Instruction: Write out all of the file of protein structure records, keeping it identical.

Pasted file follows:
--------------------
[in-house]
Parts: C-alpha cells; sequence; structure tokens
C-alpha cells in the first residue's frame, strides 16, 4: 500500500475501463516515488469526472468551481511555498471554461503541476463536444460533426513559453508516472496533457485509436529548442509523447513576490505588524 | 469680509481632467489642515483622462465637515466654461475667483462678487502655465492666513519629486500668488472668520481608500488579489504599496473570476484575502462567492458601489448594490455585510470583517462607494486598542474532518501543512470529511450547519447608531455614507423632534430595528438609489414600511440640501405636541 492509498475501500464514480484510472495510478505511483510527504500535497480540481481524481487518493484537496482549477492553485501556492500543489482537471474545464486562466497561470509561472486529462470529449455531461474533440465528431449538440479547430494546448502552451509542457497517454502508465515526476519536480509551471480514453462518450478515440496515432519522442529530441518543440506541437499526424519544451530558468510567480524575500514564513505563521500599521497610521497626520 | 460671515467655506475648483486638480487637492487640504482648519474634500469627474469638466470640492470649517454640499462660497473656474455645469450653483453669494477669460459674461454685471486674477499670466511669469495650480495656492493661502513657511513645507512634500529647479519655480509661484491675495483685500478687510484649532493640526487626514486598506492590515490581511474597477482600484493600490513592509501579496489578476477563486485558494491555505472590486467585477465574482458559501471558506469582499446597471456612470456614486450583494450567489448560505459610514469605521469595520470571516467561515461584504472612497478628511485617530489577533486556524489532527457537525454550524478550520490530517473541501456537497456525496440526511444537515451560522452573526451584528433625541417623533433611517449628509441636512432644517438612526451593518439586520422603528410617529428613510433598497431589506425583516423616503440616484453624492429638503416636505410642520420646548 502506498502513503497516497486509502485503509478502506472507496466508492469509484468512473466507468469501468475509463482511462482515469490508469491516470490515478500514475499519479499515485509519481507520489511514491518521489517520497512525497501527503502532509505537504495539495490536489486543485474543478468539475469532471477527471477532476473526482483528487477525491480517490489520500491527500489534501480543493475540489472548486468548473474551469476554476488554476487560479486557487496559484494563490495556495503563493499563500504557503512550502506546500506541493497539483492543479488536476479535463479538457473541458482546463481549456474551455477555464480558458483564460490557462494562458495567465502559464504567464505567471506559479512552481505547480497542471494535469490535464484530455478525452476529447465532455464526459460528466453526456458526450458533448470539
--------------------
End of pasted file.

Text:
[in-house]
Parts: C-alpha cells; sequence; structure tokens
C-alpha cells in the first residue's frame, strides 16, 4: 500500500475501463516515488469526472468551481511555498471554461503541476463536444460533426513559453508516472496533457485509436529548442509523447513576490505588524 | 469680509481632467489642515483622462465637515466654461475667483462678487502655465492666513519629486500668488472668520481608500488579489504599496473570476484575502462567492458601489448594490455585510470583517462607494486598542474532518501543512470529511450547519447608531455614507423632534430595528438609489414600511440640501405636541 492509498475501500464514480484510472495510478505511483510527504500535497480540481481524481487518493484537496482549477492553485501556492500543489482537471474545464486562466497561470509561472486529462470529449455531461474533440465528431449538440479547430494546448502552451509542457497517454502508465515526476519536480509551471480514453462518450478515440496515432519522442529530441518543440506541437499526424519544451530558468510567480524575500514564513505563521500599521497610521497626520 | 460671515467655506475648483486638480487637492487640504482648519474634500469627474469638466470640492470649517454640499462660497473656474455645469450653483453669494477669460459674461454685471486674477499670466511669469495650480495656492493661502513657511513645507512634500529647479519655480509661484491675495483685500478687510484649532493640526487626514486598506492590515490581511474597477482600484493600490513592509501579496489578476477563486485558494491555505472590486467585477465574482458559501471558506469582499446597471456612470456614486450583494450567489448560505459610514469605521469595520470571516467561515461584504472612497478628511485617530489577533486556524489532527457537525454550524478550520490530517473541501456537497456525496440526511444537515451560522452573526451584528433625541417623533433611517449628509441636512432644517438612526451593518439586520422603528410617529428613510433598497431589506425583516423616503440616484453624492429638503416636505410642520420646548 502506498502513503497516497486509502485503509478502506472507496466508492469509484468512473466507468469501468475509463482511462482515469490508469491516470490515478500514475499519479499515485509519481507520489511514491518521489517520497512525497501527503502532509505537504495539495490536489486543485474543478468539475469532471477527471477532476473526482483528487477525491480517490489520500491527500489534501480543493475540489472548486468548473474551469476554476488554476487560479486557487496559484494563490495556495503563493499563500504557503512550502506546500506541493497539483492543479488536476479535463479538457473541458482546463481549456474551455477555464480558458483564460490557462494562458495567465502559464504567464505567471506559479512552481505547480497542471494535469490535464484530455478525452476529447465532455464526459460528466453526456458526450458533448470539